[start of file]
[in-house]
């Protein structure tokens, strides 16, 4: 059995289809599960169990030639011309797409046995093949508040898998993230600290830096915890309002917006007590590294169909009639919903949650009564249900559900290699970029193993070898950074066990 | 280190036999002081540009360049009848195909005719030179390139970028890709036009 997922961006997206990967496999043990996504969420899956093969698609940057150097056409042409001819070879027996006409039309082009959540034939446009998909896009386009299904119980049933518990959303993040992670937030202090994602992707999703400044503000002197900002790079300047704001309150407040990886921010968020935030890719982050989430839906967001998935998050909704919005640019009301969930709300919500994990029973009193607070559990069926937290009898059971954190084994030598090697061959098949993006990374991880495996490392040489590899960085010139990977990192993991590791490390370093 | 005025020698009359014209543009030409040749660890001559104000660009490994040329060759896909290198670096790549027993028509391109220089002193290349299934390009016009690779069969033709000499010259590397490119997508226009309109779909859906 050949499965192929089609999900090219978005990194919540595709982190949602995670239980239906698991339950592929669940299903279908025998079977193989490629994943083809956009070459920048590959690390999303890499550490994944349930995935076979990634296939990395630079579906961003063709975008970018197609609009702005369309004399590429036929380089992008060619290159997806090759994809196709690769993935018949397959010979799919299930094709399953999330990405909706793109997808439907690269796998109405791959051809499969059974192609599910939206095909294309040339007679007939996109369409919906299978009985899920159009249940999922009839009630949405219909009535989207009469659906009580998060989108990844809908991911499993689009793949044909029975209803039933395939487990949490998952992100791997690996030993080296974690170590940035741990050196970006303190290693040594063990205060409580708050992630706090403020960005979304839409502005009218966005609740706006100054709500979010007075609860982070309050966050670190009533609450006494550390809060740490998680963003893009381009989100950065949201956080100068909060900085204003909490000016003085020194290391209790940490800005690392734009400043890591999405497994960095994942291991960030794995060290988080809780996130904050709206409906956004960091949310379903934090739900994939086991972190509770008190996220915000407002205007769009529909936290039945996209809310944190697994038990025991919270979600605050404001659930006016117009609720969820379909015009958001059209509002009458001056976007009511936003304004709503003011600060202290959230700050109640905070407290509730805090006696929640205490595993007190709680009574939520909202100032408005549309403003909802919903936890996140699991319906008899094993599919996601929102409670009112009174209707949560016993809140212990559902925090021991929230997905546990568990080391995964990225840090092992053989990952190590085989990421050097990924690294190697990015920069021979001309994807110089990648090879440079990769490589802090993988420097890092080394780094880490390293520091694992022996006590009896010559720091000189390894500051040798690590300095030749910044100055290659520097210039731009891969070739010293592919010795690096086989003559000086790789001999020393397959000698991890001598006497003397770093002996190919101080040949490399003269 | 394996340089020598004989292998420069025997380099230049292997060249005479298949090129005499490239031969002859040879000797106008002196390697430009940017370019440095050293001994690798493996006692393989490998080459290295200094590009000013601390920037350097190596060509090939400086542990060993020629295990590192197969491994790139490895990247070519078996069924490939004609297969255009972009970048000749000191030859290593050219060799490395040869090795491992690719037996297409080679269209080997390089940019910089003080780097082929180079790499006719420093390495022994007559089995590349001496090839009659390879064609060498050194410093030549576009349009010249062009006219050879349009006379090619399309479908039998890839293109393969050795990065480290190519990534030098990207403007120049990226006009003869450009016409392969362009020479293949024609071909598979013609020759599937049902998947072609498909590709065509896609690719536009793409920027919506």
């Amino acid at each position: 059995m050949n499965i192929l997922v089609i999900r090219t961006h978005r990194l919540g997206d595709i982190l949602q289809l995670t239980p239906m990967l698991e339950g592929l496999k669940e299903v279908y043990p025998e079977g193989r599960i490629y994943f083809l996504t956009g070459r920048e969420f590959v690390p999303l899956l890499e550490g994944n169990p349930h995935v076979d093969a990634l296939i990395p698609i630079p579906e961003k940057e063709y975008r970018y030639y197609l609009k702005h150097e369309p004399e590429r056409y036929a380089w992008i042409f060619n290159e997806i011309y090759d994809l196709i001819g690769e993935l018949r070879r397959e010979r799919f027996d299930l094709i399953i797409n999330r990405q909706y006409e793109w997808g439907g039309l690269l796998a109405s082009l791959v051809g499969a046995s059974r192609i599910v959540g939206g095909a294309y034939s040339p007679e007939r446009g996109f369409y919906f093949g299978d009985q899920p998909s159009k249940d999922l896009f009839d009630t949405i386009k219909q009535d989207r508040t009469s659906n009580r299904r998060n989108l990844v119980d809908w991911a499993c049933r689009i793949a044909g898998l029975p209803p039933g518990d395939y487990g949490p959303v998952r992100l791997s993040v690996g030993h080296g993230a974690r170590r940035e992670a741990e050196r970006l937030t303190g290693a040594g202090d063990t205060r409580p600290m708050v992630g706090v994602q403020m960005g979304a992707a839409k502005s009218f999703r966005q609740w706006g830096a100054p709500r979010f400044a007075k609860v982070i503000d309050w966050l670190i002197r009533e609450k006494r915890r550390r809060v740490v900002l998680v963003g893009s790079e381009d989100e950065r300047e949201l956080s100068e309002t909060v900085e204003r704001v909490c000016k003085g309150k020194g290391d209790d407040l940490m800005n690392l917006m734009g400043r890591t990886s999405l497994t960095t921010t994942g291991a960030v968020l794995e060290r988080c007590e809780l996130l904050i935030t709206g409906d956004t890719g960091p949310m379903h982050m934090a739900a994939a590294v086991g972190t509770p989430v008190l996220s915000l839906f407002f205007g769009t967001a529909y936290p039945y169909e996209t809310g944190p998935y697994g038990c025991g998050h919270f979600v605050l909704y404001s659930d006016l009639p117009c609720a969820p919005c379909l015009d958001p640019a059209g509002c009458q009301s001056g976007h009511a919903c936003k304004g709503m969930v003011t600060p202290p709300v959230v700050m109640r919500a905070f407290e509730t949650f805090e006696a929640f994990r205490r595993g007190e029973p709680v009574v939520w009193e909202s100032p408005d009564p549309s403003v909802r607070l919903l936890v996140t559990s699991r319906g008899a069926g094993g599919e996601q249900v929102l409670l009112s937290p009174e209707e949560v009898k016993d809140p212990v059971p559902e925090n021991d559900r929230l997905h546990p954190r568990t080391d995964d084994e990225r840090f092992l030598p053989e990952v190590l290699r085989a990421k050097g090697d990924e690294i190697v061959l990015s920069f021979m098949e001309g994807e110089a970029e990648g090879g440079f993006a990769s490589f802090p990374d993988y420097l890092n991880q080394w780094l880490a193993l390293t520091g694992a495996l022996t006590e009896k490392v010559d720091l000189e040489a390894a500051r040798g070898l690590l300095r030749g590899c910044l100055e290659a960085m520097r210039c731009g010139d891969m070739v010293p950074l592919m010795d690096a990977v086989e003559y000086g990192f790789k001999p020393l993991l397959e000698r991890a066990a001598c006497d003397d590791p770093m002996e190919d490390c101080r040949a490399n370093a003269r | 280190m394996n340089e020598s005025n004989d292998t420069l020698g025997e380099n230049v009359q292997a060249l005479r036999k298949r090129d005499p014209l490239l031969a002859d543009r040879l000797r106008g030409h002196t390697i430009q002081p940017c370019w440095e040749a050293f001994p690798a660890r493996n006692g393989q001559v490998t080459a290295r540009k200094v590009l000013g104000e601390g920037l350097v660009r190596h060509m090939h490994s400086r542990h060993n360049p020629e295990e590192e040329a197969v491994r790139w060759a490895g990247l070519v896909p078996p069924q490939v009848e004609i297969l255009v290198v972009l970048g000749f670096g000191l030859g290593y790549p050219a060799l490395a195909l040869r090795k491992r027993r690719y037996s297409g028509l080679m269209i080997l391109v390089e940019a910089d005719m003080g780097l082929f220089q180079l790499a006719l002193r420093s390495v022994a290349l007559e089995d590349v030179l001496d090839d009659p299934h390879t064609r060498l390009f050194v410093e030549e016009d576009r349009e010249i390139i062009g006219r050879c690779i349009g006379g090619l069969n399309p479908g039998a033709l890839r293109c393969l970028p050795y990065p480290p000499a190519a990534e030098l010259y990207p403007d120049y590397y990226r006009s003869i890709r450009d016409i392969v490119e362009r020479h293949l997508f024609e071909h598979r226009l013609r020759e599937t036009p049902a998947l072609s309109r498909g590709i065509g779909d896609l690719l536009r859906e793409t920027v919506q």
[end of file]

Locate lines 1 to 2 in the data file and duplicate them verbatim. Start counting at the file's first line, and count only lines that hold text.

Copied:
[in-house]
């Protein structure tokens, strides 16, 4: 059995289809599960169990030639011309797409046995093949508040898998993230600290830096915890309002917006007590590294169909009639919903949650009564249900559900290699970029193993070898950074066990 | 280190036999002081540009360049009848195909005719030179390139970028890709036009 997922961006997206990967496999043990996504969420899956093969698609940057150097056409042409001819070879027996006409039309082009959540034939446009998909896009386009299904119980049933518990959303993040992670937030202090994602992707999703400044503000002197900002790079300047704001309150407040990886921010968020935030890719982050989430839906967001998935998050909704919005640019009301969930709300919500994990029973009193607070559990069926937290009898059971954190084994030598090697061959098949993006990374991880495996490392040489590899960085010139990977990192993991590791490390370093 | 005025020698009359014209543009030409040749660890001559104000660009490994040329060759896909290198670096790549027993028509391109220089002193290349299934390009016009690779069969033709000499010259590397490119997508226009309109779909859906 050949499965192929089609999900090219978005990194919540595709982190949602995670239980239906698991339950592929669940299903279908025998079977193989490629994943083809956009070459920048590959690390999303890499550490994944349930995935076979990634296939990395630079579906961003063709975008970018197609609009702005369309004399590429036929380089992008060619290159997806090759994809196709690769993935018949397959010979799919299930094709399953999330990405909706793109997808439907690269796998109405791959051809499969059974192609599910939206095909294309040339007679007939996109369409919906299978009985899920159009249940999922009839009630949405219909009535989207009469659906009580998060989108990844809908991911499993689009793949044909029975209803039933395939487990949490998952992100791997690996030993080296974690170590940035741990050196970006303190290693040594063990205060409580708050992630706090403020960005979304839409502005009218966005609740706006100054709500979010007075609860982070309050966050670190009533609450006494550390809060740490998680963003893009381009989100950065949201956080100068909060900085204003909490000016003085020194290391209790940490800005690392734009400043890591999405497994960095994942291991960030794995060290988080809780996130904050709206409906956004960091949310379903934090739900994939086991972190509770008190996220915000407002205007769009529909936290039945996209809310944190697994038990025991919270979600605050404001659930006016117009609720969820379909015009958001059209509002009458001056976007009511936003304004709503003011600060202290959230700050109640905070407290509730805090006696929640205490595993007190709680009574939520909202100032408005549309403003909802919903936890996140699991319906008899094993599919996601929102409670009112009174209707949560016993809140212990559902925090021991929230997905546990568990080391995964990225840090092992053989990952190590085989990421050097990924690294190697990015920069021979001309994807110089990648090879440079990769490589802090993988420097890092080394780094880490390293520091694992022996006590009896010559720091000189390894500051040798690590300095030749910044100055290659520097210039731009891969070739010293592919010795690096086989003559000086790789001999020393397959000698991890001598006497003397770093002996190919101080040949490399003269 | 394996340089020598004989292998420069025997380099230049292997060249005479298949090129005499490239031969002859040879000797106008002196390697430009940017370019440095050293001994690798493996006692393989490998080459290295200094590009000013601390920037350097190596060509090939400086542990060993020629295990590192197969491994790139490895990247070519078996069924490939004609297969255009972009970048000749000191030859290593050219060799490395040869090795491992690719037996297409080679269209080997390089940019910089003080780097082929180079790499006719420093390495022994007559089995590349001496090839009659390879064609060498050194410093030549576009349009010249062009006219050879349009006379090619399309479908039998890839293109393969050795990065480290190519990534030098990207403007120049990226006009003869450009016409392969362009020479293949024609071909598979013609020759599937049902998947072609498909590709065509896609690719536009793409920027919506």